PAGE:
The supply of goods and resources are limited in comparison to peoples requirements, and individuals must make decisions based on what goods to buy or produce and what goods to forgo. Because of this scarcity of resources, individuals, businesses and governments must make decisions on how to allocate them most efficiently. The market mechanism resolves the problem of allocation by adjusting prices to coincide with demand and scarcity. Market prices continuously adjust to equate quantity demanded with quantity supplied. This forms the basis of the supply/demand model which also analyses the reaction of suppliers and customers and makes predictions about how they will react to changes in the market. The predictions are then applied to the actual market. The model is beneficial as an aid to making economic decisions because the concept assumes the effects of various changes in theory, which can be applied in practice to the actual business world. Elements of the theory are used annually in our budget, for example, in the pricing of inelastic products such as cigarettes, diesel, petrol etc. These are necessities and, as per the theory, a price rise has little or no effect on demand for these inelastic products.
The law of supply demonstrates the quantities that will be sold at a certain price. It makes assumptions about how suppliers will respond to changes in price and other influences in a competitive market and can be depicted in diagramatic form for further clarification. The relationship between price and quantity supplied is shown by an upward slope. This means that the higher the price obtained in the market the higher the quantity producers will supply and the higher their profits will be. This part of the model could be seen over the past number of years in the housing market, where the ability to get higher prices for houses encouraged builders to increase supply.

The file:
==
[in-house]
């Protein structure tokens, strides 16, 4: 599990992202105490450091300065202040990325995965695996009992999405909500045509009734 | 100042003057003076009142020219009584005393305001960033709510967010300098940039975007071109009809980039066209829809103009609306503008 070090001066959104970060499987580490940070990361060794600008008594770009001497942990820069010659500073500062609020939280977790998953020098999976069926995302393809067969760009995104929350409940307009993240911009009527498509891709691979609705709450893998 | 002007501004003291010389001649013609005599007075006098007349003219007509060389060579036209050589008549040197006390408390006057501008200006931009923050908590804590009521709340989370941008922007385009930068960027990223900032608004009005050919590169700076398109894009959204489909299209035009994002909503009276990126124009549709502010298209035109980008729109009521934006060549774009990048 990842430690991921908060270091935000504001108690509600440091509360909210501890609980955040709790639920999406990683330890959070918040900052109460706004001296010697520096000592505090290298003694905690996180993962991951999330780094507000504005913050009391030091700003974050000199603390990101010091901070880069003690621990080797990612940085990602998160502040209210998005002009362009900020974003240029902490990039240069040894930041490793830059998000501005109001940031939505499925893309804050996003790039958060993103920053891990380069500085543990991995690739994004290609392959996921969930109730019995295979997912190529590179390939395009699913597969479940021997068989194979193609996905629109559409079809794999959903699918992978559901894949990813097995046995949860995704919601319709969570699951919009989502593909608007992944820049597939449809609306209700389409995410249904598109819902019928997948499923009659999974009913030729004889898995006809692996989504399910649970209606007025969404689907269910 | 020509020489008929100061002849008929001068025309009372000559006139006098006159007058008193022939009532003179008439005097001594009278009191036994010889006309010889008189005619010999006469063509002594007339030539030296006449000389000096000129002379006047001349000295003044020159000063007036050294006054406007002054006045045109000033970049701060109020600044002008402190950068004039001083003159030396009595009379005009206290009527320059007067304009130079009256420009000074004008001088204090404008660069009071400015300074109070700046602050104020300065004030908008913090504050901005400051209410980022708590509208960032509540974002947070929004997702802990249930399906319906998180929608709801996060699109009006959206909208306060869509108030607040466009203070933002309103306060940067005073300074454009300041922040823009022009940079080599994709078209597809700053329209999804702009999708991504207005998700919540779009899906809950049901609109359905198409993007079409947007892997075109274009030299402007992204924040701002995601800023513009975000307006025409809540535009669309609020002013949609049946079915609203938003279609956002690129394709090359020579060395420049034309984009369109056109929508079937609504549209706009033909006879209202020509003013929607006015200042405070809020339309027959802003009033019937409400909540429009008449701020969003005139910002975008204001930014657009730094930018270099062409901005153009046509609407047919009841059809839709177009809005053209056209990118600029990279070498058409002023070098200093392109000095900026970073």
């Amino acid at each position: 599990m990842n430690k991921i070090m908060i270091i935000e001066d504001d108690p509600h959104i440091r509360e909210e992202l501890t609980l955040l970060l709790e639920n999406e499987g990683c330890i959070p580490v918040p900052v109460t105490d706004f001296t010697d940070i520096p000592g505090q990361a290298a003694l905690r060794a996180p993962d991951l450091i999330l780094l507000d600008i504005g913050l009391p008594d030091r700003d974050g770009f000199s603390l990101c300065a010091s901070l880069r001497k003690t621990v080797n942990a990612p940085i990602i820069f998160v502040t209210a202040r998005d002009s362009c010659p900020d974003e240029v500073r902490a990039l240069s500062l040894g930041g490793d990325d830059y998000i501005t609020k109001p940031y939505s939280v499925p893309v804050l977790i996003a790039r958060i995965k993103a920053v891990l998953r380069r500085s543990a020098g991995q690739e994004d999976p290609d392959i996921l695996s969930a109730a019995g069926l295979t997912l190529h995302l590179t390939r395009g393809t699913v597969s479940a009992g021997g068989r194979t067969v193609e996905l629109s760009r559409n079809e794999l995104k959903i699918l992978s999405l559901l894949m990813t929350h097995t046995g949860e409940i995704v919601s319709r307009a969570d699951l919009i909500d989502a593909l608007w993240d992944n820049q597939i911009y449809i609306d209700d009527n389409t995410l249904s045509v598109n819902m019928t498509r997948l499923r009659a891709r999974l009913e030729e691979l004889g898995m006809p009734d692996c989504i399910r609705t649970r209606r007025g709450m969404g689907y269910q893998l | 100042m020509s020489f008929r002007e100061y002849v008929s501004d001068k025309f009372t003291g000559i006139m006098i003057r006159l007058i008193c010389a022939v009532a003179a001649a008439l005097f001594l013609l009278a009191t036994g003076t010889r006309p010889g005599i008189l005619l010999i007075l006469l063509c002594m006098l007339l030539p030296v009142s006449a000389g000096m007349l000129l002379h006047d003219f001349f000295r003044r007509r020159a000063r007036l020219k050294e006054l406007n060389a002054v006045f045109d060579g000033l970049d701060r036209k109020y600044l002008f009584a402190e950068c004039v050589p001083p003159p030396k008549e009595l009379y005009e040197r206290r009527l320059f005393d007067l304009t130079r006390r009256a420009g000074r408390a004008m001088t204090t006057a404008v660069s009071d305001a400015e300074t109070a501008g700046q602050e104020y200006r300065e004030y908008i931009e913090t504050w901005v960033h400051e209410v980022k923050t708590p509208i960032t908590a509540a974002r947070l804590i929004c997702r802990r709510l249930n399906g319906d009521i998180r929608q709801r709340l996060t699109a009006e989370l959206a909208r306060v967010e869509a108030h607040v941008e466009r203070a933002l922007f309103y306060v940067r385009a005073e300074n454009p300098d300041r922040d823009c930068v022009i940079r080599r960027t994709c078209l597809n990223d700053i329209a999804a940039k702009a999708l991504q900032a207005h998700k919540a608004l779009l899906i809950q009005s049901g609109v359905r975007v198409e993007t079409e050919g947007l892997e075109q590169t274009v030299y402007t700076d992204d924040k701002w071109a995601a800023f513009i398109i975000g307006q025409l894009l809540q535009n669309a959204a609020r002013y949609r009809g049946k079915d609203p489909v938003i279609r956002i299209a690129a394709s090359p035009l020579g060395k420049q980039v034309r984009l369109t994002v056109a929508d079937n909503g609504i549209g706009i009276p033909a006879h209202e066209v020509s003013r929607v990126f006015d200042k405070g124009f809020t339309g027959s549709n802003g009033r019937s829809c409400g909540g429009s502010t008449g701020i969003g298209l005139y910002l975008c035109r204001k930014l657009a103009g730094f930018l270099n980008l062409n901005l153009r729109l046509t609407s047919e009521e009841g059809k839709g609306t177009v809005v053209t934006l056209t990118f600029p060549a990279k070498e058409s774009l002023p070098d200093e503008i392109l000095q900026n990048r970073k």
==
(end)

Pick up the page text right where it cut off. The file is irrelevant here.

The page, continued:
The model also states that apart from price, there are other determinants of quantity supplied and when these change, the supply curve itself will shift to the right or left meaning that at each price a different quantity will be supplied. Advancement in technology has resulted in an increase in production due to more efficient methods of production, and the supplier can get a greater output from the same or a similar input. In addition, lower input prices encourage firms to supply more. One can see how this concept can be related to actual market behaviour in the aviation industry, which is a prime example of a shifting supply curve. In times of increasing demand, during the booming economy, the supply curve for flights shifted to the right showing increased supply. Currently however, with increasing input costs such as oil prices and decreasing demand, the supply curve has now shifted in the opposite direction. Application of the theory together with examining past facts can aid businesses and indeed governments in economic decision making.
‘The elasticity of supply measures the responsiveness of quantity supplied to the price the suppliers receive’.² Two major factors in the elasticity of supply are: (a) time element and (b) elasticities of supply of the inputs. Suppliers cannot always react quickly to a change in price in the short run. Also, if inputs in the production of the commodity are elastic...